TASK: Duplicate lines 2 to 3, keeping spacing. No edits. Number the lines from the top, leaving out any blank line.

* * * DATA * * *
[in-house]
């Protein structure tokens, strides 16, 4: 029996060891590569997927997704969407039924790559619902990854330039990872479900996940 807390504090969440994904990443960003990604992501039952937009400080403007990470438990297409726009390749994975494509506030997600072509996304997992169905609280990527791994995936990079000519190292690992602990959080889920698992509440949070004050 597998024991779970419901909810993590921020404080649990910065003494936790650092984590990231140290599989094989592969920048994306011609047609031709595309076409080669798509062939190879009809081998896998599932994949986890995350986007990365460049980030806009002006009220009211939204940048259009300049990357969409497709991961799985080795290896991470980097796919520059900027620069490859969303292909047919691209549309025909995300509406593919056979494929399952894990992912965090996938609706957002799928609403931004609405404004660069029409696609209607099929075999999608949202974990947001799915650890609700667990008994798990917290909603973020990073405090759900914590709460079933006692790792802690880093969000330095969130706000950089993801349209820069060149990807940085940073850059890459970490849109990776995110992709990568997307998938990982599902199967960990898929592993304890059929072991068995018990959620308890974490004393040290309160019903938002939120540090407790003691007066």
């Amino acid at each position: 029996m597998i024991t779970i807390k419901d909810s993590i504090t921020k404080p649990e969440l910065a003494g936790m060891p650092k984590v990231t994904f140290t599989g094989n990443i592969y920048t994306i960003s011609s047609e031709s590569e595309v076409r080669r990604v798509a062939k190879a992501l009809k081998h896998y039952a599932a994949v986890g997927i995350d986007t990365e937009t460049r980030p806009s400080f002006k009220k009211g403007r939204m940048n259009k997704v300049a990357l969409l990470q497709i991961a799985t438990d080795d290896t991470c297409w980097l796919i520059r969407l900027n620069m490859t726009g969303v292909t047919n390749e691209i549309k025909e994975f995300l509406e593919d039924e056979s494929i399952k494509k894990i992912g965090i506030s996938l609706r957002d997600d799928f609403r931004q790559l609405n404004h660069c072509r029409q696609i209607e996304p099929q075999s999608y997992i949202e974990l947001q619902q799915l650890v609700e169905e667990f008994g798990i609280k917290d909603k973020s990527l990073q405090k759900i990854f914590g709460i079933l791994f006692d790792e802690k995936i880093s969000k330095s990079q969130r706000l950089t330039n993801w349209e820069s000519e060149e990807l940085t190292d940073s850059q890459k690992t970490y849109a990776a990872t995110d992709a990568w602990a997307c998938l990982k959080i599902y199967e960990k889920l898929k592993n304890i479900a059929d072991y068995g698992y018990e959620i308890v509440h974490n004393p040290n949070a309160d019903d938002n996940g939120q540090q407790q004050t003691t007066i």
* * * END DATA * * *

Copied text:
């Protein structure tokens, strides 16, 4: 029996060891590569997927997704969407039924790559619902990854330039990872479900996940 807390504090969440994904990443960003990604992501039952937009400080403007990470438990297409726009390749994975494509506030997600072509996304997992169905609280990527791994995936990079000519190292690992602990959080889920698992509440949070004050 597998024991779970419901909810993590921020404080649990910065003494936790650092984590990231140290599989094989592969920048994306011609047609031709595309076409080669798509062939190879009809081998896998599932994949986890995350986007990365460049980030806009002006009220009211939204940048259009300049990357969409497709991961799985080795290896991470980097796919520059900027620069490859969303292909047919691209549309025909995300509406593919056979494929399952894990992912965090996938609706957002799928609403931004609405404004660069029409696609209607099929075999999608949202974990947001799915650890609700667990008994798990917290909603973020990073405090759900914590709460079933006692790792802690880093969000330095969130706000950089993801349209820069060149990807940085940073850059890459970490849109990776995110992709990568997307998938990982599902199967960990898929592993304890059929072991068995018990959620308890974490004393040290309160019903938002939120540090407790003691007066």
């Amino acid at each position: 029996m597998i024991t779970i807390k419901d909810s993590i504090t921020k404080p649990e969440l910065a003494g936790m060891p650092k984590v990231t994904f140290t599989g094989n990443i592969y920048t994306i960003s011609s047609e031709s590569e595309v076409r080669r990604v798509a062939k190879a992501l009809k081998h896998y039952a599932a994949v986890g997927i995350d986007t990365e937009t460049r980030p806009s400080f002006k009220k009211g403007r939204m940048n259009k997704v300049a990357l969409l990470q497709i991961a799985t438990d080795d290896t991470c297409w980097l796919i520059r969407l900027n620069m490859t726009g969303v292909t047919n390749e691209i549309k025909e994975f995300l509406e593919d039924e056979s494929i399952k494509k894990i992912g965090i506030s996938l609706r957002d997600d799928f609403r931004q790559l609405n404004h660069c072509r029409q696609i209607e996304p099929q075999s999608y997992i949202e974990l947001q619902q799915l650890v609700e169905e667990f008994g798990i609280k917290d909603k973020s990527l990073q405090k759900i990854f914590g709460i079933l791994f006692d790792e802690k995936i880093s969000k330095s990079q969130r706000l950089t330039n993801w349209e820069s000519e060149e990807l940085t190292d940073s850059q890459k690992t970490y849109a990776a990872t995110d992709a990568w602990a997307c998938l990982k959080i599902y199967e960990k889920l898929k592993n304890i479900a059929d072991y068995g698992y018990e959620i308890v509440h974490n004393p040290n949070a309160d019903d938002n996940g939120q540090q407790q004050t003691t007066i």